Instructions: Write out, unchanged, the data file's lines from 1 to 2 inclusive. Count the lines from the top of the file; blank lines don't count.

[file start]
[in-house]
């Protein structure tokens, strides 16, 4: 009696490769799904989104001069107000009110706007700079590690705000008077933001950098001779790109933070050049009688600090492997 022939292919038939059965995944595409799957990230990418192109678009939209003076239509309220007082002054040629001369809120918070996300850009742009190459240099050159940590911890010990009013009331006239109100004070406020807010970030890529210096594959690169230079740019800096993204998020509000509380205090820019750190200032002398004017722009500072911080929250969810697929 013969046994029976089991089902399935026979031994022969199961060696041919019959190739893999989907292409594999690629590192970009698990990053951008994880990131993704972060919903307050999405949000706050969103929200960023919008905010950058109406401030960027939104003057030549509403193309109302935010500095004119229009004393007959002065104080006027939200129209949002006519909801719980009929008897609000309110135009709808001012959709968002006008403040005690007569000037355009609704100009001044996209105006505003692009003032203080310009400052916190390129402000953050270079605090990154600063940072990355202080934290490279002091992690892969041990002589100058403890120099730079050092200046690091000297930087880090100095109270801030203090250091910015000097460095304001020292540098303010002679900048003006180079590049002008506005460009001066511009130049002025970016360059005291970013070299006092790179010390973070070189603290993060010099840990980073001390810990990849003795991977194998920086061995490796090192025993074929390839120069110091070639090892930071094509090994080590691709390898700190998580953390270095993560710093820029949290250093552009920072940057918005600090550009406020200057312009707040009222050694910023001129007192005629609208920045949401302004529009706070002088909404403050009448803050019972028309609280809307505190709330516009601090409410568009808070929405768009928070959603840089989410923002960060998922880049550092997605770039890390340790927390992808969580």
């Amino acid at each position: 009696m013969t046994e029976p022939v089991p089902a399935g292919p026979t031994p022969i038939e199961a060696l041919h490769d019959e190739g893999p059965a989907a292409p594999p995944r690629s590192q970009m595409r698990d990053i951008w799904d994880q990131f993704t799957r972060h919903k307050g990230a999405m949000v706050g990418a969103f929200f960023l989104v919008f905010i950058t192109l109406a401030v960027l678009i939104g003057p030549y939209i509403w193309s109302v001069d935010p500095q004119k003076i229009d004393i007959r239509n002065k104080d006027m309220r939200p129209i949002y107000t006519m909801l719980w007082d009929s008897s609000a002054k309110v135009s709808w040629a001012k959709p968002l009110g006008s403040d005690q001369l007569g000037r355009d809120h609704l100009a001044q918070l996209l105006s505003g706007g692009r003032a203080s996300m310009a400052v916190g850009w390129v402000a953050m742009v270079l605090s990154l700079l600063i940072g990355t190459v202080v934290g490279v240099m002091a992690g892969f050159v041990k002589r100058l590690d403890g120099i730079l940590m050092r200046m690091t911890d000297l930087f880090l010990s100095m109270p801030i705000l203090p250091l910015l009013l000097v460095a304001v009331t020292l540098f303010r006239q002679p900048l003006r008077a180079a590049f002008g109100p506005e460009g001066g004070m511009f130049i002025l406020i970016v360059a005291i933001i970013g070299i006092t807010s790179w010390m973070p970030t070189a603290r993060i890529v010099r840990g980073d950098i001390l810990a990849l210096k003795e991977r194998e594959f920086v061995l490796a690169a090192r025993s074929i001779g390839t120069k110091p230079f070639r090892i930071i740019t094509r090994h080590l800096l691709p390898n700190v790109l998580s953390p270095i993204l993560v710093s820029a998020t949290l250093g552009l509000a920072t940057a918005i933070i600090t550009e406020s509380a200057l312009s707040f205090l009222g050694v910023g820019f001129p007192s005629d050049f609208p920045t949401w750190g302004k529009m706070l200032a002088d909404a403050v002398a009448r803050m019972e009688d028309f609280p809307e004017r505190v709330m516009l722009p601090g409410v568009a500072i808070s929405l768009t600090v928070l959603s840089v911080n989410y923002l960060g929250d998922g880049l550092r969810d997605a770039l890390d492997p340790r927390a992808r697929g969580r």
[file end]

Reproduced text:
[in-house]
């Protein structure tokens, strides 16, 4: 009696490769799904989104001069107000009110706007700079590690705000008077933001950098001779790109933070050049009688600090492997 022939292919038939059965995944595409799957990230990418192109678009939209003076239509309220007082002054040629001369809120918070996300850009742009190459240099050159940590911890010990009013009331006239109100004070406020807010970030890529210096594959690169230079740019800096993204998020509000509380205090820019750190200032002398004017722009500072911080929250969810697929 013969046994029976089991089902399935026979031994022969199961060696041919019959190739893999989907292409594999690629590192970009698990990053951008994880990131993704972060919903307050999405949000706050969103929200960023919008905010950058109406401030960027939104003057030549509403193309109302935010500095004119229009004393007959002065104080006027939200129209949002006519909801719980009929008897609000309110135009709808001012959709968002006008403040005690007569000037355009609704100009001044996209105006505003692009003032203080310009400052916190390129402000953050270079605090990154600063940072990355202080934290490279002091992690892969041990002589100058403890120099730079050092200046690091000297930087880090100095109270801030203090250091910015000097460095304001020292540098303010002679900048003006180079590049002008506005460009001066511009130049002025970016360059005291970013070299006092790179010390973070070189603290993060010099840990980073001390810990990849003795991977194998920086061995490796090192025993074929390839120069110091070639090892930071094509090994080590691709390898700190998580953390270095993560710093820029949290250093552009920072940057918005600090550009406020200057312009707040009222050694910023001129007192005629609208920045949401302004529009706070002088909404403050009448803050019972028309609280809307505190709330516009601090409410568009808070929405768009928070959603840089989410923002960060998922880049550092997605770039890390340790927390992808969580």